Your favorite show just dropped a whole new season of episodes, and suddenly, your night just filled up. But when you’re texting your friends to invite them over, should you say you’re “bingeing a show” or “binging a show”? One is more popular than the other — but that doesn’t mean it’s the only one that’s correct.
Bingeing vs. Binging
Both bingeing and binging come from the verb binge, meaning “overly indulging in an activity in a short period of time.” They’re both acceptable ways to spell the present progressive form of binge, although binging is more popular online than bingeing.
An Origin in Boats and Drinking
The word comes from 19th-century Leicestershire dialect as a term for soaking a vessel to make the wood swell, thus protecting it against leaks. Later, binge became a figurative word for going on a drinking spree (“soaking in alcohol”), known as “going on a binge.”
Today’s use of binge can relate to alcohol consumption as well, but it also refers to anything from excessive snacking to a serious eating disorder. But depending on the grammar argument you like best, you can be either binging or bingeing.
Argument #1: Why the E Should Stay
Some argue that bingeing is correct because the “e” reinforces the word’s pronunciation with a soft /g/ (like giant or gem). They say that without the “e,” binging could be mistaken for other similarly spelled words, such as:
Binging seems to fit right alongside these -inging words. But bing isn’t a verb, and binging when it rhymes with singing isn’t a real word — so is that a valid concern?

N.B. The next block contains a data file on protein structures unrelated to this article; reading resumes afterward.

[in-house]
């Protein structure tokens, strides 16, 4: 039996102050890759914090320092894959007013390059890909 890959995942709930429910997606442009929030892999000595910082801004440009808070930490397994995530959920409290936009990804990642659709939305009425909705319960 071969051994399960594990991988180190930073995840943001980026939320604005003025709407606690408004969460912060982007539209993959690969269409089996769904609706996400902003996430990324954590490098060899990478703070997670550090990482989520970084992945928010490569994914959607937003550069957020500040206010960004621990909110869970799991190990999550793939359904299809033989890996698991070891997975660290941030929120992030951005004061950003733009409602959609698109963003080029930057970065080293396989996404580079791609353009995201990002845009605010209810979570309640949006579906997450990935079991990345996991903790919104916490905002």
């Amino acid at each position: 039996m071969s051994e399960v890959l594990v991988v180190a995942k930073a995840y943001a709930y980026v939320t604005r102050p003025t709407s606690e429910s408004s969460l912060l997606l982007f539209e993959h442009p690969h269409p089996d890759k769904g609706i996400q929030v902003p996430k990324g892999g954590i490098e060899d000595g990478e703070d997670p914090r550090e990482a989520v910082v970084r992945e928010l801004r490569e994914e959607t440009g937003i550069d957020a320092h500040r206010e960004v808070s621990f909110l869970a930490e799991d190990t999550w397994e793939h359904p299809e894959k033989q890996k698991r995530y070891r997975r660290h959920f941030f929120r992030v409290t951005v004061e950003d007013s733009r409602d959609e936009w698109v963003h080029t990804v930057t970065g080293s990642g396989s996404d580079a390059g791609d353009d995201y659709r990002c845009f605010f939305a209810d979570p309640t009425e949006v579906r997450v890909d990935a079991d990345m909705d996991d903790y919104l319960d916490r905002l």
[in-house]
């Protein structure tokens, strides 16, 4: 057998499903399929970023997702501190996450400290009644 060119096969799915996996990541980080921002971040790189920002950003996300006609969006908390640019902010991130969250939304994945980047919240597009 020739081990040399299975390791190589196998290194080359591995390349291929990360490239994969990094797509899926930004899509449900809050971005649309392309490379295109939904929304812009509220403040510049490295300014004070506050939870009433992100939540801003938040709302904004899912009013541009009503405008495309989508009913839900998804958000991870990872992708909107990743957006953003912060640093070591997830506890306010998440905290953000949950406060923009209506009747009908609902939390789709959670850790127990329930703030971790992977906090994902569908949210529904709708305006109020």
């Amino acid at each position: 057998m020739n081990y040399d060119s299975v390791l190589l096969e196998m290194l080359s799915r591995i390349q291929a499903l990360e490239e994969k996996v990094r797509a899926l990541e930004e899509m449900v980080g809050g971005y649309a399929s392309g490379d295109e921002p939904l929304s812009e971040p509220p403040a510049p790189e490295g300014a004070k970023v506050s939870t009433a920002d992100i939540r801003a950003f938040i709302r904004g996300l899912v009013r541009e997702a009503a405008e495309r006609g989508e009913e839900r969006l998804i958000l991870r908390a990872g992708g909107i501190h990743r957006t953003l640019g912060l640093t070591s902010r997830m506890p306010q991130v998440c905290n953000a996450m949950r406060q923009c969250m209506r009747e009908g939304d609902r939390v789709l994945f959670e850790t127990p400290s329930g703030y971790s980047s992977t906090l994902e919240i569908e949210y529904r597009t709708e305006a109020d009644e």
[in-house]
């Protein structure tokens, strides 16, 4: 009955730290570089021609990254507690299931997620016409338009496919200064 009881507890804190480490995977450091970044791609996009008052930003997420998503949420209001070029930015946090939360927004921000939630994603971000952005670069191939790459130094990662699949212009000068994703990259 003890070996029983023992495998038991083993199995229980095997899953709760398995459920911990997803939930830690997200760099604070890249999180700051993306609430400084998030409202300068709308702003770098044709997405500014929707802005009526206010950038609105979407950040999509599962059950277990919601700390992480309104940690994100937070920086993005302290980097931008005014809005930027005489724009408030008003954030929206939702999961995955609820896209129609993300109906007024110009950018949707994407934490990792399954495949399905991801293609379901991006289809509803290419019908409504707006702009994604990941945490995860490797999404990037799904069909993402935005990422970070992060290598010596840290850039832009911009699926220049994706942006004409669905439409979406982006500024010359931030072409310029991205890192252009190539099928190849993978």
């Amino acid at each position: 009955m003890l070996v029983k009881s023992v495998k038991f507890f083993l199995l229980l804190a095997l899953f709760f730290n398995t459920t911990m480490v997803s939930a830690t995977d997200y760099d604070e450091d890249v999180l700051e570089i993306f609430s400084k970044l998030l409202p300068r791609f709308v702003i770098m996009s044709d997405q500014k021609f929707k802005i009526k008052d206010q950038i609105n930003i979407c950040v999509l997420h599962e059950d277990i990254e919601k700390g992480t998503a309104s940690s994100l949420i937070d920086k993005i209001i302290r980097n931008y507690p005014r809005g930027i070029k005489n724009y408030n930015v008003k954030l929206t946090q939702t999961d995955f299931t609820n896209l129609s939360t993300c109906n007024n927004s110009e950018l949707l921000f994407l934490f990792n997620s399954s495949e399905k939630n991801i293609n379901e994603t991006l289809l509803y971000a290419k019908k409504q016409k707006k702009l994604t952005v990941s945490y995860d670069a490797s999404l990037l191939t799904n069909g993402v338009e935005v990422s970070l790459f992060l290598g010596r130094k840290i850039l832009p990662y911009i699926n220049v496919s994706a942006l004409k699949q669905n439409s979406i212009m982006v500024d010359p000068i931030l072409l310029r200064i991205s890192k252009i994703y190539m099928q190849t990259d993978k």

Example Sentences With ‘Bingeing’
If you prefer the bingeing spelling, these sentences probably look right to you:
- I’m planning on bingeing the entire podcast during the long flight.
- Taylor spent the night scanning social media and bingeing Double-Stuf Oreos.
- We love bingeing bad reality shows while we’re on the phone with each other.
Argument #2: Why the E Should Go
The second argument regarding bingeing or binging is that binging is acceptable — and preferable — with context clues from the second. After all, many other words lose their “e” when conjugated to present progressive tense, such as:
- aging (age)
- cringing (cringe)
- infringing (infringe)
- plunging (plunge)
- sponging (sponge)
No one would pronounce cringing as “cring-ing,” so maybe the “e” doesn’t matter as much. But is that convincing enough to a reader if they confuse binging and bringing?
Example Sentences With ‘Binging’
Those who like binging better may prefer these sentences:
- I’m planning on binging the entire podcast during the long flight.
- Taylor spent the night scanning social media and binging Double-Stuf Oreos.
- We love binging bad reality shows while we’re on the phone with each other.
Final Verdict: It’s Up To You
If you were hoping for your spellchecker to solve the bingeing vs. binging conundrum, you’ll find that most prefer binging (but they may think you meant “bringing”). In the end, it’s up to you and your preferences. Choose whichever one looks best to you (or you can just say binge-watching if you want to avoid the issue completely).